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[S1E3] Slow Hand

Teddy is at a theme park with Julia and Paul riding a train ride while speaking about cocaine and his work as well as the war against the cartels and the Communists. Julia is not liking what Teddy is doing to fund a CIA sanctioned war. She is afraid of what this job could do to Teddy and the fact that it could blow back on the CIA. Teddy assures her it won't happen. Julia reminds him of a failed op in Tehran, and Teddy continues to assure Julia that his country demands it. Julia is still unsettling with the op, but ends the conversation. The ride ends and Teddy hands Paul over to Julia to call Alejandro from a phone booth. Alejandro explains it would take days to grind all of the serial numbers himself. Teddy tells Alejandro he'll need more time while looking at Julia playing with Paul. Alejandro agrees and hangs up.

[S1E3] Slow Hand

Franklin and Leon anxiously wait as Karvel exits Lenny's bedroom buttoning his jeans up. Franklin then discovers Lenny lying halfway on the bed with his pants all the way down to his legs, indicating Karvel raped him. Franklin was horrified by what he seen. Karvel then exits another bedroom with Franklin's money in his hands, knowing now Franklin lied about it being just a couple grand. As Karvel approaches the front door, Franklin tells him that it's his money. Karvel, scoffs, grabs the box of cereal and leaves, double crossing Franklin.

Franklin is at Jerome's house, who is pouring a glass of whiskey. Jerome asks what happened. Franklin tells his uncle it's nothing that can't be handled. Louise enters and sees the bruises upon Franklins face. She asked if that was Claudia's doing. He said no. Franklin then requests a gun from his aunt and uncle. Jerome just stares down Louie who prepares to head to another room. Jerome halts her and tells Franklin that if he gives him a gun, he better be ready to use it, also to never hesitate or let Cissy know about it. Franklin returns home, sees no one lurking around, enters his bedroom, throws his backpack on the bed and pulls out a gun concealed in his jeans. He then heads over to the broken sound system and conceals the gun inside. He then changes shirts and sees Cissy in her room watching television. When asked about the bruises, he lied about some shelves falling on him at work. The episode ends as he sits with her while they are watching television in her room.

Slow pacing while we get to know new characters is not entirely a bad thing, but this is getting perhaps a little bit too slow. On the other hand, considering The Lord of the Rings spends several chapters following the hobbits walking across the Shire, walking through some woods, and chilling out with Tom Bombadil, before they eventually meet Aragorn and the story really gets going, maybe we should just consider this an homage to Tolkien. Hopefully, now that all the major stories, players, and geographical locations have been introduced, the series will pick up the pace a bit in episode 4, and we can start to get more of a sense of where all of this is going.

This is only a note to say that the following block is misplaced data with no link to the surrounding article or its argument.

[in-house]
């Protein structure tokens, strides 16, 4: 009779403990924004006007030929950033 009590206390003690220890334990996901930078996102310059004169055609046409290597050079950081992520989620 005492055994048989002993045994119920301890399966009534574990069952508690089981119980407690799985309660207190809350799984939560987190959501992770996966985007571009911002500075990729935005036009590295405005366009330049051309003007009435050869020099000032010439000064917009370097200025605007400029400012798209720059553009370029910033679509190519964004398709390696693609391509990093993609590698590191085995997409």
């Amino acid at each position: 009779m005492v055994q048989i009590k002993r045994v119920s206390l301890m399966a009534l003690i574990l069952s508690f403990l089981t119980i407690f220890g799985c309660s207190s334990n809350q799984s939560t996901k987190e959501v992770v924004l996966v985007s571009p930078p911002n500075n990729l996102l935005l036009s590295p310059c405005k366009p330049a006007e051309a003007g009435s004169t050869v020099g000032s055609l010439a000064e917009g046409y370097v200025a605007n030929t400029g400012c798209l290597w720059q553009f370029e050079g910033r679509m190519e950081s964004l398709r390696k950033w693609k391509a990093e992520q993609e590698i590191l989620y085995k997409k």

By the end of the episode, we see plainly that Viserys now has two infected wounds on his left hand, where his pinky and ring fingers can be. But that wound was subtly noticeable earlier in the episode.

Viserys now wears large black gloves whenever he is in public. This is presumably to keep the knowledge of his illnesses a secret from the rest of the realm. But the gloves aren't foolproof. If you watch the way he holds objects in the gloves, you can see that the two fingers never bend with the rest of his hand.

Three years later, Viserys' wounds have only worsened. Now he's missing fingers, and his hair also seems more thin. Overall, the show is taking care to depict the slow-but-steady aging that is effecting the once prosperous king.

Despite the big grin on his face after he finishes his attack, Karvel is shot in a way that makes him look like a monster. (Singleton said director Daniel Attias deserved kudos for his treatment of the scene. "He's like a master director.") Lenny meanwhile, makes eye contact with Franklin; still handcuffed, bent over the bed, naked from the waist down and bleeding, he then stares into space in a way that makes his heartbreak visceral. Petrified with fear, Franklin and Leon are unable to speak or move at the sight of him. They're anguished too. They know that even though Lenny is scum, nothing about what happened to him is funny -- and he certainly didn't deserve it. In that context, Snowfall got it right.

Yes, the idea that Snowfall uses a man's rape as the height of humiliation is unsettling. That it is supposedly the pinnacle of degradation and a cause for shame means unpacking deeply held attitudes about sexuality and definitions of manhood. And unfortunately, this is not as nearly as insightful a take as shows that've gotten it right. American Crime, for example, used the rape of a teenage boy by a more affluent male teenager as the jumping off point for its excellent Season 2. There, the now-defunct series made clear the emotional toll, stigma and outright dismissal male rape survivors encounter. Similarly, Outlander's depiction of the rape of Jamie Fraser (Sam Heughan) at the hands of Capt. Jonathan "Black Jack" Randall (Tobias Menzies) showed the sustained impact of the trauma. Much like the rape scene on Snowfall, Outlander's graphic and disturbing scene showed an aggressor hellbent on destroying a person. It is through Outlander's prolonged exploration of Jamie's suffering, and continued return to the plotline that makes it one of the most nuanced looks at male rape yet.